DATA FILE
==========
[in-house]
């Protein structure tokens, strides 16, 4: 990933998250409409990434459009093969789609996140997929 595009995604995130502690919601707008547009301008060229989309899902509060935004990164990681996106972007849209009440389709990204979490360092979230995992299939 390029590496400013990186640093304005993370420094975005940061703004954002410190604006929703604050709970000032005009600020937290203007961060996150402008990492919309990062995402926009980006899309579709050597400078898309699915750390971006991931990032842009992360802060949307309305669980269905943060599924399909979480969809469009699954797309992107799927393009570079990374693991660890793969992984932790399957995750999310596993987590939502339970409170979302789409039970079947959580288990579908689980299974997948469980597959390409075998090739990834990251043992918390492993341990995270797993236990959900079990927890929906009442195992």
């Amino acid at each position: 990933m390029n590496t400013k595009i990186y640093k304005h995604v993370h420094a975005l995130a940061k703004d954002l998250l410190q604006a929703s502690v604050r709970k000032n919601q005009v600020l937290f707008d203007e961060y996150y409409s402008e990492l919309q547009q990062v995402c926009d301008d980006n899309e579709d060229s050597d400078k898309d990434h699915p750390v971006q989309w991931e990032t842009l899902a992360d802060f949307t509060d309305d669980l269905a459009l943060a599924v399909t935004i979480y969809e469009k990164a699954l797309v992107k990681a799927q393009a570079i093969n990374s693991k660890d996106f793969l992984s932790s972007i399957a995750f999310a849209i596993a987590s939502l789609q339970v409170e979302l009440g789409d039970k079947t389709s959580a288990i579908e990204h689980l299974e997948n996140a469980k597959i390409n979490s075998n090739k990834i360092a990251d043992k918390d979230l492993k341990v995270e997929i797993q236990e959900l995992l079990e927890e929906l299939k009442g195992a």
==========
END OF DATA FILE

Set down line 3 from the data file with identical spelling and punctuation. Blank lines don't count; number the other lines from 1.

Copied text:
């Amino acid at each position: 990933m390029n590496t400013k595009i990186y640093k304005h995604v993370h420094a975005l995130a940061k703004d954002l998250l410190q604006a929703s502690v604050r709970k000032n919601q005009v600020l937290f707008d203007e961060y996150y409409s402008e990492l919309q547009q990062v995402c926009d301008d980006n899309e579709d060229s050597d400078k898309d990434h699915p750390v971006q989309w991931e990032t842009l899902a992360d802060f949307t509060d309305d669980l269905a459009l943060a599924v399909t935004i979480y969809e469009k990164a699954l797309v992107k990681a799927q393009a570079i093969n990374s693991k660890d996106f793969l992984s932790s972007i399957a995750f999310a849209i596993a987590s939502l789609q339970v409170e979302l009440g789409d039970k079947t389709s959580a288990i579908e990204h689980l299974e997948n996140a469980k597959i390409n979490s075998n090739k990834i360092a990251d043992k918390d979230l492993k341990v995270e997929i797993q236990e959900l995992l079990e927890e929906l299939k009442g195992a």